Terminating a Basic Income experiment tells us something, too

The decision to terminate the Basic Income Experiment in Ontario is a sort of finding, too.  The design of related experiments has usually been based on short term economic or behavioural effects – because that, after all, is all one can hope to pick up from an experiment for two or three years.  However, the arguments around Basic Income, on both sides, are about something different – about social and cultural change.   That kind of change can take a generation or more, and it’s simply not going to appear in the way that economists usually model such effects.  I’ve previously drawn the parallel with the introduction of old age pensions, where the effects in the UK weren’t fully resolved in sixty years.  It’s not possible, more than a hundred years after the introduction of pensions, to be certain what the implications were for older people at the time – and people considering retirement would have been right to be uncertain.  The costs of the 1908 scheme led the UK government to threaten retrenchment, and after massive post-war cuts in other services (the “Geddes axe”, applied 1921-22, cut spending worth 10% of GDP), in 1925 pensions were fundamentally reformed to raise money through contributions instead.   Most older people were retiring by the 1940s, but many people who were retiring in the 1970s were still deferring their pension claims.

The decision in Ontario comes shortly after a (somewhat less brutal) decision in Finland not to extend their experiments.   The message coming over is clear and strong: Basic Income is pushing at the limits of what politicians are prepared to consider.

What does this imply for Basic Income?  First,  politicians won’t leave Basic Income alone – they just can’t stop themselves from tampering.  Look at Child Benefit, which was working really well before the Coalition government decided to create special conditions for wealthy people. If Basic Income comes, it won’t be forever.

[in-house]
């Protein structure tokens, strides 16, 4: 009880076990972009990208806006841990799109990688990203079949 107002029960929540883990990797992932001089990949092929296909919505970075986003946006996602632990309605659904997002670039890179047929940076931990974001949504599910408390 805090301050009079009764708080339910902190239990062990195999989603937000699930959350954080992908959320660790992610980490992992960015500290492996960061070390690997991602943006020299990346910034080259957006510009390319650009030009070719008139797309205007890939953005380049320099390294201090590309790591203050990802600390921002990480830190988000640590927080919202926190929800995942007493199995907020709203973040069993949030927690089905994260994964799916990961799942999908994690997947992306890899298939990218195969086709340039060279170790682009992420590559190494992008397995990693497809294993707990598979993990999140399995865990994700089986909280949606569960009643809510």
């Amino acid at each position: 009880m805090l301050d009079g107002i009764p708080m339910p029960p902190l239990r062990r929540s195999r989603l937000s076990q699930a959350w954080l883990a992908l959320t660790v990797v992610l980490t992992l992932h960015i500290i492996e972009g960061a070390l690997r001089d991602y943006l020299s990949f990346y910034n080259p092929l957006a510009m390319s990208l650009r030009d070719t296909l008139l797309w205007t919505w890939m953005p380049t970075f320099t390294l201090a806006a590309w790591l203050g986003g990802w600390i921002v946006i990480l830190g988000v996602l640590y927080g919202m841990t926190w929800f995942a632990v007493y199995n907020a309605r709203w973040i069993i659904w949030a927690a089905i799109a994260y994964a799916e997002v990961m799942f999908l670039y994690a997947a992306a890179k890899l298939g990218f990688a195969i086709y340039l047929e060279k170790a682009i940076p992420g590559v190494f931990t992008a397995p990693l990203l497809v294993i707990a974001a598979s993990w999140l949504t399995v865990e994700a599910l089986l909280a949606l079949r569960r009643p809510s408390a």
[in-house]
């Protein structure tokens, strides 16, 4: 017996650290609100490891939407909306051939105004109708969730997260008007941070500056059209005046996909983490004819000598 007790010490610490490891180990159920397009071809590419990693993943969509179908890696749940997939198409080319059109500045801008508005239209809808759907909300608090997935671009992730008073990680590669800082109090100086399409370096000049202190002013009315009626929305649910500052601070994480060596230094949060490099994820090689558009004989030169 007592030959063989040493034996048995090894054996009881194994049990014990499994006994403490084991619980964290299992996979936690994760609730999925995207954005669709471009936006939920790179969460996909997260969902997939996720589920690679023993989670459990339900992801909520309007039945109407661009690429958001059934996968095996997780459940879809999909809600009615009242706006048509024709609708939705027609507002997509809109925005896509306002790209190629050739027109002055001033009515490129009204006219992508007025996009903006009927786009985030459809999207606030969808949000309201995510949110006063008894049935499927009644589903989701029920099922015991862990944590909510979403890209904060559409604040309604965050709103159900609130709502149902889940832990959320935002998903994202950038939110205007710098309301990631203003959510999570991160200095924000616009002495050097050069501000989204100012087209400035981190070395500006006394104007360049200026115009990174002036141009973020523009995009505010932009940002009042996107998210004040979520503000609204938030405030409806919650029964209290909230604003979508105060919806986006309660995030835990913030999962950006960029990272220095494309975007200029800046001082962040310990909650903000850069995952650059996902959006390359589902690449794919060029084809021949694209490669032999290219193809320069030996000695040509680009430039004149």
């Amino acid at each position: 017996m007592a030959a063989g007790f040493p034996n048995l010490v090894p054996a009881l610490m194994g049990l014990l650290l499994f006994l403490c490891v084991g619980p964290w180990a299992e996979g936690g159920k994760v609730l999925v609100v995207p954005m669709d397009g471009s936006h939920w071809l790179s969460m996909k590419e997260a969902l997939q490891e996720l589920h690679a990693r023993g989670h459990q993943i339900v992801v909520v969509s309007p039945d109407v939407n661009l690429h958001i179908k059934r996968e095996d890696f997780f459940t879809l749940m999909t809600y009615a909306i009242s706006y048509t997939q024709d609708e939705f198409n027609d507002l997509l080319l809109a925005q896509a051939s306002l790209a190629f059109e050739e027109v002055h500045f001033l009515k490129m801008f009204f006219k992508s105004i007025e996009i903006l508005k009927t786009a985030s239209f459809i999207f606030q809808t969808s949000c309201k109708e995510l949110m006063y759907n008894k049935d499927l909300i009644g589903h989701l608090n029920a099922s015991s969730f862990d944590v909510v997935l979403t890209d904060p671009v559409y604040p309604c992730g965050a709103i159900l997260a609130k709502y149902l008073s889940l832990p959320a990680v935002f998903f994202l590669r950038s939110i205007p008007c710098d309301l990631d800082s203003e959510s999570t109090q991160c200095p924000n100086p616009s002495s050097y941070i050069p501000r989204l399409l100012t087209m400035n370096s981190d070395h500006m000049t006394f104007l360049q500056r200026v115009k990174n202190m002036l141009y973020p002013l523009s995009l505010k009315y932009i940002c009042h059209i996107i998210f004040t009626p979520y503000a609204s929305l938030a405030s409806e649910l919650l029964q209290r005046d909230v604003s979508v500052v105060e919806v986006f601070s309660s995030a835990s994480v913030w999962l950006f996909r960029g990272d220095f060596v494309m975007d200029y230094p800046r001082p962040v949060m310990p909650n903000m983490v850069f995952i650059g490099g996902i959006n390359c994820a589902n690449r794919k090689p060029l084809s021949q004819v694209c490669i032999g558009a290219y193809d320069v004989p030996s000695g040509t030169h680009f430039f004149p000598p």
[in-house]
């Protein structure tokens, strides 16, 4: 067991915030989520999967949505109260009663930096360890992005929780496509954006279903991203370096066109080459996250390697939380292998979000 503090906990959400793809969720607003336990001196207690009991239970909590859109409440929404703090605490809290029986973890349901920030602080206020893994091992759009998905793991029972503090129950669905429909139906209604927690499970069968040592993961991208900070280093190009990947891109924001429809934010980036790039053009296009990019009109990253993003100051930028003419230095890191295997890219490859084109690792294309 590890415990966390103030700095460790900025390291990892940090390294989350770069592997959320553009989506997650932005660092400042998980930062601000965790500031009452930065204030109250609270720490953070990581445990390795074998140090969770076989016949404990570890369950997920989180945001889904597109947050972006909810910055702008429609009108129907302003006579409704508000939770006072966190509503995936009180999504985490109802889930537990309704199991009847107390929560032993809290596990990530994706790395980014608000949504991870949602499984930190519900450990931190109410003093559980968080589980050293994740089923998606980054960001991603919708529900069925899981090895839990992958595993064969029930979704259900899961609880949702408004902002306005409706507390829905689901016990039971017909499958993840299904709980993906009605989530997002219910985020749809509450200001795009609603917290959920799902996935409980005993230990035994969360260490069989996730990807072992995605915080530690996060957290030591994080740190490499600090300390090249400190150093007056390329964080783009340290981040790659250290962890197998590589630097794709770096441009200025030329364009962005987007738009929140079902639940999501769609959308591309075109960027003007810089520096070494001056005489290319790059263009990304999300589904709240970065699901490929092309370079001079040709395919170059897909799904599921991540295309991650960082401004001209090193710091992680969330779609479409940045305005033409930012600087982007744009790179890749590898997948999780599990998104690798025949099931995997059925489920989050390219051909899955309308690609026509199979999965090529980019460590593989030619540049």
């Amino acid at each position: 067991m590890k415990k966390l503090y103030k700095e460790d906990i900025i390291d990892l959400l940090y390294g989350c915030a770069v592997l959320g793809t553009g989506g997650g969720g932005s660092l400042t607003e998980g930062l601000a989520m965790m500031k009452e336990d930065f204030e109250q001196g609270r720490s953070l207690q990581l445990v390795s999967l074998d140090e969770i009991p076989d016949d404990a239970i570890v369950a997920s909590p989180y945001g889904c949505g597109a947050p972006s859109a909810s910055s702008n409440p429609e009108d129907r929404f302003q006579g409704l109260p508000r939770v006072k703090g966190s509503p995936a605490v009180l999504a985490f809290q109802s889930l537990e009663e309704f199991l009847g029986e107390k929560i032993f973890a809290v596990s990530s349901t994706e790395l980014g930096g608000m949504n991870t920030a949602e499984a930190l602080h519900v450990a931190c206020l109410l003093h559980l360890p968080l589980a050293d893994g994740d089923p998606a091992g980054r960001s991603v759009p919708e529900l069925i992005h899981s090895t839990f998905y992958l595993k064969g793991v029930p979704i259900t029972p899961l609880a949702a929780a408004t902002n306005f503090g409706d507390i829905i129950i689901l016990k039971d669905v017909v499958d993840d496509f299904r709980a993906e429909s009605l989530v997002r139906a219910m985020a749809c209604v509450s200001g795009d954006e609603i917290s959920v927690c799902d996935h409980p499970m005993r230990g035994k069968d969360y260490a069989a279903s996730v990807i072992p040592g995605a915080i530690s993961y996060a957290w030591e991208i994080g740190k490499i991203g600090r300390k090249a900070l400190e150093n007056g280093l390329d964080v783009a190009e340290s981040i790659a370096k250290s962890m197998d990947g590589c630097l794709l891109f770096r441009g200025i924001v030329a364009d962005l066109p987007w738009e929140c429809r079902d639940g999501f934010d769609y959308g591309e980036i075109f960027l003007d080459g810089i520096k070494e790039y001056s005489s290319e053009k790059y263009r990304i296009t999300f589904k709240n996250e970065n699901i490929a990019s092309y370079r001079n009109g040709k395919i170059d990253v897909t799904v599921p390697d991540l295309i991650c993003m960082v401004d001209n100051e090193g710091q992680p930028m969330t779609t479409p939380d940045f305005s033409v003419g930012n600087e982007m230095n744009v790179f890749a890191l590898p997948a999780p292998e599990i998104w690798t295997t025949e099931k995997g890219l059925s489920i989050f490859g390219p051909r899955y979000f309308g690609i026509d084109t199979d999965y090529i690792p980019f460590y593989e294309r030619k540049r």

Second, there’s no such thing as an unconditional benefit.   Issues which may seem relatively minor now, such as the treatment of migrants, prisoners or religious communities, are going to surface eventually.   Some of the conditions are more liberal, some are less intrusive, but there will be conditions – tax exemptions to “send a message”, rewards for virtue, or whatever.  People advocating for Basic Income have to argue for conditions to be kept to a practical minimum.  That’s hard to do when politicians and the press will convert it into “benefits for paedophiles” or “benefits for members of ISIS”, with specific instances.  Be prepared.

And that leads to the third point: whatever people use their Basic Income for, they’d be unwise to bank their long-term security or future life-plan on it.  How long would it take before the system is so strongly embedded that the future becomes certain?   I can’t be sure, but it’s not going to happen in a three year experiment.

One thought on “Terminating a Basic Income experiment tells us something, too”

  1. Dear Paul
    Thank you – useful comment: particularly the point about not being able to evaluate significant social policy change in the short term,
    A clarification: The Ontario experiment never was a Basic Income pilot project. The payments being tested were household-based and means-tested. The difference from UK means-tested benefits was that the Ontario payments were not work-tested. It’s a pity that they called the Ontario experiment a Basic Income pilot project, because it wasn’t a Basic Income. A Basic Income is an unconditional income paid to each individual, and anything that isn’t that isn’t a Basic Income. It’s also a pity that they stopped the experiment early, because we were hoping to learn something about employment market effects of non-work-tested benefits. We hope that a certain amount of learning from the experiment will still be possible.
    Unfortunately you might be right that if ever a UK or other government established a genuine unconditional Basic Income then ministers wouldn’t be able to resist conditionalizing it. However, there are instances where that hasn’t occurred. The Alaska Permanent Fund dividend remains unconditional, as does the NHS. Child Benefit remains unconditional, alongside the tax on children now suffered by higher rate taxpayers living in households in receipt of Child Benefit, and the unfortunate consequence of Child Benefit claims being withdrawn in such households. This suggests that the future of a genuine Basic Income could go either way. It could either suffer from the imposition of conditions, or we could find it firmly embedded as a popular and secure financial platform on which individuals and households could build.
    Only time will tell.
    Best wishes
    Dr. Malcolm Torry, Director, Citizen’s Basic Income Trust, and Visiting Senior Fellow, London School of Economics (writing in a personal capacity)


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